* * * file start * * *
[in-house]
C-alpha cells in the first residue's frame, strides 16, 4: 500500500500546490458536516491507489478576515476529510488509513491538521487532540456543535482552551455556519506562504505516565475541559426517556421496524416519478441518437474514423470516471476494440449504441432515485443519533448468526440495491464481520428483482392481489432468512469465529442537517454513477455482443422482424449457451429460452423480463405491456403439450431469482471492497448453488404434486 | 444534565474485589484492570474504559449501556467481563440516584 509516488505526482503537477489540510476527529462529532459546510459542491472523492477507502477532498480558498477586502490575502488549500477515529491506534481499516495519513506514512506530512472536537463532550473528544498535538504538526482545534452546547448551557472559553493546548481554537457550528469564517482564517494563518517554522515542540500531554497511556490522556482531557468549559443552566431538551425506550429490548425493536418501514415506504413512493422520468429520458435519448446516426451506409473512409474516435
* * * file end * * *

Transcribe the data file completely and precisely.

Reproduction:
[in-house]
C-alpha cells in the first residue's frame, strides 16, 4: 500500500500546490458536516491507489478576515476529510488509513491538521487532540456543535482552551455556519506562504505516565475541559426517556421496524416519478441518437474514423470516471476494440449504441432515485443519533448468526440495491464481520428483482392481489432468512469465529442537517454513477455482443422482424449457451429460452423480463405491456403439450431469482471492497448453488404434486 | 444534565474485589484492570474504559449501556467481563440516584 509516488505526482503537477489540510476527529462529532459546510459542491472523492477507502477532498480558498477586502490575502488549500477515529491506534481499516495519513506514512506530512472536537463532550473528544498535538504538526482545534452546547448551557472559553493546548481554537457550528469564517482564517494563518517554522515542540500531554497511556490522556482531557468549559443552566431538551425506550429490548425493536418501514415506504413512493422520468429520458435519448446516426451506409473512409474516435